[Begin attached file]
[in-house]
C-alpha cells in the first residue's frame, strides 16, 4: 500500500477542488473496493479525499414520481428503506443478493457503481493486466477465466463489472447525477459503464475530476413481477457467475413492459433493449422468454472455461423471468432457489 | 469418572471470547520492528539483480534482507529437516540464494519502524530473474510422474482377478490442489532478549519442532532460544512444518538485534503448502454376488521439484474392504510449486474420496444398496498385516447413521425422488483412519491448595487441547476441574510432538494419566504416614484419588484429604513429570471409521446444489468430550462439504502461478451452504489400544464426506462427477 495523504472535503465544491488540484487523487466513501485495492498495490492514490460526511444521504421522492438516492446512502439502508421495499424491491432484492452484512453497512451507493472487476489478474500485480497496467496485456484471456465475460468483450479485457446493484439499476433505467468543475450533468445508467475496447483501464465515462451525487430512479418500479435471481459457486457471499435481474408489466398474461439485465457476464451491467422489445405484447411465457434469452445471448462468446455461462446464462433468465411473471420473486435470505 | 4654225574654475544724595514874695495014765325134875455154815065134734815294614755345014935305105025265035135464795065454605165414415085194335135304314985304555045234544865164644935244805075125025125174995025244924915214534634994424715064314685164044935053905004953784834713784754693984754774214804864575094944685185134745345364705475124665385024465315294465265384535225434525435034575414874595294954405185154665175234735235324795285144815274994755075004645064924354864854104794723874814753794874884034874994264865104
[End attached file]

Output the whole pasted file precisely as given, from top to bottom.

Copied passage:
[in-house]
C-alpha cells in the first residue's frame, strides 16, 4: 500500500477542488473496493479525499414520481428503506443478493457503481493486466477465466463489472447525477459503464475530476413481477457467475413492459433493449422468454472455461423471468432457489 | 469418572471470547520492528539483480534482507529437516540464494519502524530473474510422474482377478490442489532478549519442532532460544512444518538485534503448502454376488521439484474392504510449486474420496444398496498385516447413521425422488483412519491448595487441547476441574510432538494419566504416614484419588484429604513429570471409521446444489468430550462439504502461478451452504489400544464426506462427477 495523504472535503465544491488540484487523487466513501485495492498495490492514490460526511444521504421522492438516492446512502439502508421495499424491491432484492452484512453497512451507493472487476489478474500485480497496467496485456484471456465475460468483450479485457446493484439499476433505467468543475450533468445508467475496447483501464465515462451525487430512479418500479435471481459457486457471499435481474408489466398474461439485465457476464451491467422489445405484447411465457434469452445471448462468446455461462446464462433468465411473471420473486435470505 | 4654225574654475544724595514874695495014765325134875455154815065134734815294614755345014935305105025265035135464795065454605165414415085194335135304314985304555045234544865164644935244805075125025125174995025244924915214534634994424715064314685164044935053905004953784834713784754693984754774214804864575094944685185134745345364705475124665385024465315294465265384535225434525435034575414874595294954405185154665175234735235324795285144815274994755075004645064924354864854104794723874814753794874884034874994264865104